“A number of paraphrases, however, give a decidedly non-Calvinistic rendering. The Living Bible puts it, “…as many as wanted eternal life, believed.” Rotherham’s Emphasized Bible says, “as many as had become disposed for life age-abiding….” The Nazarene Translation 2000 by Mark Heber Miller has, “…all those who believed were disposed to ageless Life.” Whatever the differing opinions of translators and commentators, this one verse cannot undo what hundreds of others establish. The Calvinist, to support his beliefs, assumes that tetagmenoi must mean “predestined to salvation.” Yet that is clearly not the meaning in any of the seven other usages of tasso in the New Testament. If that were the intent, why was tasso used and not prooridzo (predestinated)? In fact, Adam Clarke declares rather dogmatically, “Whatever tetagmenoi may mean, which is the word we translate ordained, it includes no idea of preordination or predestination of any kind…. [O]f all the meanings ever put on it, none agrees worse with its nature and known signification than that which represents it as intending those who were predestinated to eternal life; this is no meaning of the term and should never be applied to it.”6 Nor does the context support the Calvinist rendering, as numerous commentaries declare. McGarvey comments that “the context has no allusion to anything like an appointment of one part, and a rejection of the other, but the writer draws a line of distinction between the conduct of certain Gentiles and that of the Jews addressed by Paul…. Luke says, many of the Gentiles ‘were determined’ for everlasting life. It is an act of the mind to which Paul objects on the part of the Jews, and it is as clearly an act of mind in the Gentiles which Luke puts in contrast with it….”7 Several authorities trace the KJV’s “ordained” to the corrupt Latin Vulgate, which, as T. E. Page points out, “has praeordinati, unfairly…”8 Cook’s Commentary reads, “The A.V. [KJV] has followed the Vulgate. Rather, [it should read] were…disposed for eternal life, as in…Josephus….”9 Likewise Dean Alford translated it, “as many as were disposed to eternal life believed.”10 The Expositor’s Greek Testament says, “There is no countenance here for the absolutum decretum of the Calvinists.”11 A. T. Robertson likewise says: “The word ordain is not the best translation here. ‘Appointed,’ as Hacket shows, is better…. There is no evidence that Luke had in mind an absolutum decretum…of personal salvation.”12”. (Dave Hunt, What Love Is This? Calvinism’s Misrepresentation Of God, 6912-6945 (Kindle Edition); Bend, Oregon; The Berean Call).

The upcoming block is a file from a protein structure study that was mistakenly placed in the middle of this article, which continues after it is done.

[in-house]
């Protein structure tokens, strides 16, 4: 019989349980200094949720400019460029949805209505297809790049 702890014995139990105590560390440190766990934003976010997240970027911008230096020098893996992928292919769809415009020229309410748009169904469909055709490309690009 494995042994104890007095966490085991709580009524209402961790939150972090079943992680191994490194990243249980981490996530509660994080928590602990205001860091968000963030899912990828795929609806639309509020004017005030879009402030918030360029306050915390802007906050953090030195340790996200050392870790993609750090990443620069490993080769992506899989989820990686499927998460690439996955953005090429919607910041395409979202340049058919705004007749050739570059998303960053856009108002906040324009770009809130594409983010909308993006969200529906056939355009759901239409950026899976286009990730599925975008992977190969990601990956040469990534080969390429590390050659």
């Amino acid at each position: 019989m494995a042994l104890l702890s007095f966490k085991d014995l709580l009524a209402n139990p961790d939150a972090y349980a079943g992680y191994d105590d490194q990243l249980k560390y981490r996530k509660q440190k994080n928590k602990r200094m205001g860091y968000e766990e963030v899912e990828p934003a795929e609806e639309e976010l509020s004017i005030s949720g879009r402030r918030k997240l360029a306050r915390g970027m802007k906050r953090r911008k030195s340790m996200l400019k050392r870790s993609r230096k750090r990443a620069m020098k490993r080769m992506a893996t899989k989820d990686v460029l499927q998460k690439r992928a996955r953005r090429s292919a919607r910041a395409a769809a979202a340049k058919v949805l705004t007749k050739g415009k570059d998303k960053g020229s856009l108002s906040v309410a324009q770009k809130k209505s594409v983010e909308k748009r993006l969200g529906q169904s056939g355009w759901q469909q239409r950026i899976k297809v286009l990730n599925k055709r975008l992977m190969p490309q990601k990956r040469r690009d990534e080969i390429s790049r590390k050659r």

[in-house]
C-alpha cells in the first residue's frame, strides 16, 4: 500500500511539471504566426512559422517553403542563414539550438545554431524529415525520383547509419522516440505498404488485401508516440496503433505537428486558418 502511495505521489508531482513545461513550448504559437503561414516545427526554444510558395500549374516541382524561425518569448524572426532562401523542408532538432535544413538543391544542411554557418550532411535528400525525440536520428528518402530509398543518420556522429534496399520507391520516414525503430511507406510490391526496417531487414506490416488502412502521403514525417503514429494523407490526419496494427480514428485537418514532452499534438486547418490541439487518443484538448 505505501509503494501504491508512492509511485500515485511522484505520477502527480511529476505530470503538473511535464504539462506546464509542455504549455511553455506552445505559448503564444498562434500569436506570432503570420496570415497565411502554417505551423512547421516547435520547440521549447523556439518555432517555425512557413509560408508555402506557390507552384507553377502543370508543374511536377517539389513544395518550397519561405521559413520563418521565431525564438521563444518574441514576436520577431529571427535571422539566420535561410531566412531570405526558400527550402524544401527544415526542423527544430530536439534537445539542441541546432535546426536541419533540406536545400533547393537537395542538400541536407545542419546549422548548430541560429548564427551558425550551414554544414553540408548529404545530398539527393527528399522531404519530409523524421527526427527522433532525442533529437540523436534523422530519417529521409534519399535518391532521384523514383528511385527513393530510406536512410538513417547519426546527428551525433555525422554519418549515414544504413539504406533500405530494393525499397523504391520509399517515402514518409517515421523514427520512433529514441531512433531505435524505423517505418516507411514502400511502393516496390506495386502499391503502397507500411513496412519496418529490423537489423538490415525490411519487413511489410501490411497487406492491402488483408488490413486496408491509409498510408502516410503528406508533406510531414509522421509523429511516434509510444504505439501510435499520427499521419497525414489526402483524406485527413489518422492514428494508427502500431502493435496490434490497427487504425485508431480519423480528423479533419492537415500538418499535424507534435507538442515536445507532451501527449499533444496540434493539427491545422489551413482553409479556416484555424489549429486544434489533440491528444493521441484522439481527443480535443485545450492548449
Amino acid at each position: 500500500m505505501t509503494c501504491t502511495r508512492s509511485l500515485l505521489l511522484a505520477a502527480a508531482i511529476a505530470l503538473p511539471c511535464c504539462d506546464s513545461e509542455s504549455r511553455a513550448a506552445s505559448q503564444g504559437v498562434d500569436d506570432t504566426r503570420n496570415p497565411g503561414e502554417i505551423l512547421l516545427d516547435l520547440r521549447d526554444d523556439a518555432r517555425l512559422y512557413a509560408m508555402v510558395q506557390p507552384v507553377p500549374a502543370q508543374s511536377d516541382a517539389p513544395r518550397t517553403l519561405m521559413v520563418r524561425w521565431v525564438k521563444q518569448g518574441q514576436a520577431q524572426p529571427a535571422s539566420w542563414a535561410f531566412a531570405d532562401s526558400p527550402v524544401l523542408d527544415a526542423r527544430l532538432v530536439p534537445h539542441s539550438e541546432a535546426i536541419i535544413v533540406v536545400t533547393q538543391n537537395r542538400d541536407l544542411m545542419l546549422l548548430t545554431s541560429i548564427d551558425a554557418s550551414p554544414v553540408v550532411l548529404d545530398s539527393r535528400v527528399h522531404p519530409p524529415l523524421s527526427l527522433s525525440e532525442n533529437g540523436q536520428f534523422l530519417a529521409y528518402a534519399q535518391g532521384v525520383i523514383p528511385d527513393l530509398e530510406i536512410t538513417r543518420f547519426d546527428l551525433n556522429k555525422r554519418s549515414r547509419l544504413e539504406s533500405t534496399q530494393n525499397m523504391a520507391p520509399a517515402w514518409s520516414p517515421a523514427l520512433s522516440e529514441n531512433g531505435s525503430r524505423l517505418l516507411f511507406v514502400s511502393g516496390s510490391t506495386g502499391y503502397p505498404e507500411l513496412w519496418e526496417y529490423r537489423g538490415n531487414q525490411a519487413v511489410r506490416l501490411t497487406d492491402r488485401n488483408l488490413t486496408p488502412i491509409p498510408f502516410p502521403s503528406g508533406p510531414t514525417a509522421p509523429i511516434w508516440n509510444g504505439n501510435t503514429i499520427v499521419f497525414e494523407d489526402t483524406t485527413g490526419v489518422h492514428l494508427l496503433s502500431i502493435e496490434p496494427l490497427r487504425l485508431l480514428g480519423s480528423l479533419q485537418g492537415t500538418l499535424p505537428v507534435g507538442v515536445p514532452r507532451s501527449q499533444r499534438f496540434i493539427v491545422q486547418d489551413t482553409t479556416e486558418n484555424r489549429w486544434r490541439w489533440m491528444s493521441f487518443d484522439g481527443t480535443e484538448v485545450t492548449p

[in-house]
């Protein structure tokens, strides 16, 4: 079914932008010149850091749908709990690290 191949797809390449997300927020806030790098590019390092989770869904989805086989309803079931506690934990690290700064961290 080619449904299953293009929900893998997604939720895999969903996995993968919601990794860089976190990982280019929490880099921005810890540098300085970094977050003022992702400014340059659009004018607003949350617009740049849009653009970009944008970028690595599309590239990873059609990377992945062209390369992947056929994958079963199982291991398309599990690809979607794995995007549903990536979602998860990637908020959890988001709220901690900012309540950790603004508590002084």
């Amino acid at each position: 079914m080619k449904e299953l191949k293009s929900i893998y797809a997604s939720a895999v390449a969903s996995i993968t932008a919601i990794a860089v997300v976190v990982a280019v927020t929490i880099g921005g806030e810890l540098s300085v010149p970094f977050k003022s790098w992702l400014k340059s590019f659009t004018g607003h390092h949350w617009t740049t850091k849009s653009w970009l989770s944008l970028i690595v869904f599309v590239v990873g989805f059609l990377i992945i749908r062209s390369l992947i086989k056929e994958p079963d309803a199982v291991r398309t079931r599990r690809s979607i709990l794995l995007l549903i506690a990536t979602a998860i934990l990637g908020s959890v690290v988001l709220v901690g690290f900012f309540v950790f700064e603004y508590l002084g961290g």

The Greek word used here for “appointed” (Tasso) can have a wide variety of meanings, depending on the context. If the verb is in the middle tense in the Greek, then it strongly carries the idea that the ones who did the believing in the passage are the same ones who did the “appointing.” Shank has pointed out: